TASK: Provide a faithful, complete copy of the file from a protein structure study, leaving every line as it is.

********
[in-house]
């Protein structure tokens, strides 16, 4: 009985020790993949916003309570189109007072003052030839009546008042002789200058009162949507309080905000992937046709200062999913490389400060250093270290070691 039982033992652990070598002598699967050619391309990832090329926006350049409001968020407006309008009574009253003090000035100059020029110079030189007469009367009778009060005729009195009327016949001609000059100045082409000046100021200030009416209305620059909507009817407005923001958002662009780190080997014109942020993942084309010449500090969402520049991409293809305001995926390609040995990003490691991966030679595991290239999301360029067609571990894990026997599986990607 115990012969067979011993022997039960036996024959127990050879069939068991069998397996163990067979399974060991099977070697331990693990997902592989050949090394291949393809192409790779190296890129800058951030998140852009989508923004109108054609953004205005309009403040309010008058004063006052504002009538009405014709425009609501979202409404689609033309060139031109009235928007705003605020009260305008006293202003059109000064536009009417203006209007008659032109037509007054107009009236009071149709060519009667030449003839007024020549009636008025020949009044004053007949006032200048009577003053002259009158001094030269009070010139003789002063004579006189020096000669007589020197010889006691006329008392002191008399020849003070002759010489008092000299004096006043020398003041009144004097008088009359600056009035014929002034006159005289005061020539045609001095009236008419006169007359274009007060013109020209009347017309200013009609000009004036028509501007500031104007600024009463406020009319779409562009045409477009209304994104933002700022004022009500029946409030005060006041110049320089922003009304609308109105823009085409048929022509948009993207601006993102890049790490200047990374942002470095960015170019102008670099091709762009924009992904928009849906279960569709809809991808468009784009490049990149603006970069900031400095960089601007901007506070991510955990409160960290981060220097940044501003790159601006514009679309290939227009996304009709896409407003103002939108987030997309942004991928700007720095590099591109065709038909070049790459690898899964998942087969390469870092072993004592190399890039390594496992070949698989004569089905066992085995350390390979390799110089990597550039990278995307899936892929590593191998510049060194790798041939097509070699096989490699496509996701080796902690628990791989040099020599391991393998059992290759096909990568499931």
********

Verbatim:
[in-house]
């Protein structure tokens, strides 16, 4: 009985020790993949916003309570189109007072003052030839009546008042002789200058009162949507309080905000992937046709200062999913490389400060250093270290070691 039982033992652990070598002598699967050619391309990832090329926006350049409001968020407006309008009574009253003090000035100059020029110079030189007469009367009778009060005729009195009327016949001609000059100045082409000046100021200030009416209305620059909507009817407005923001958002662009780190080997014109942020993942084309010449500090969402520049991409293809305001995926390609040995990003490691991966030679595991290239999301360029067609571990894990026997599986990607 115990012969067979011993022997039960036996024959127990050879069939068991069998397996163990067979399974060991099977070697331990693990997902592989050949090394291949393809192409790779190296890129800058951030998140852009989508923004109108054609953004205005309009403040309010008058004063006052504002009538009405014709425009609501979202409404689609033309060139031109009235928007705003605020009260305008006293202003059109000064536009009417203006209007008659032109037509007054107009009236009071149709060519009667030449003839007024020549009636008025020949009044004053007949006032200048009577003053002259009158001094030269009070010139003789002063004579006189020096000669007589020197010889006691006329008392002191008399020849003070002759010489008092000299004096006043020398003041009144004097008088009359600056009035014929002034006159005289005061020539045609001095009236008419006169007359274009007060013109020209009347017309200013009609000009004036028509501007500031104007600024009463406020009319779409562009045409477009209304994104933002700022004022009500029946409030005060006041110049320089922003009304609308109105823009085409048929022509948009993207601006993102890049790490200047990374942002470095960015170019102008670099091709762009924009992904928009849906279960569709809809991808468009784009490049990149603006970069900031400095960089601007901007506070991510955990409160960290981060220097940044501003790159601006514009679309290939227009996304009709896409407003103002939108987030997309942004991928700007720095590099591109065709038909070049790459690898899964998942087969390469870092072993004592190399890039390594496992070949698989004569089905066992085995350390390979390799110089990597550039990278995307899936892929590593191998510049060194790798041939097509070699096989490699496509996701080796902690628990791989040099020599391991393998059992290759096909990568499931």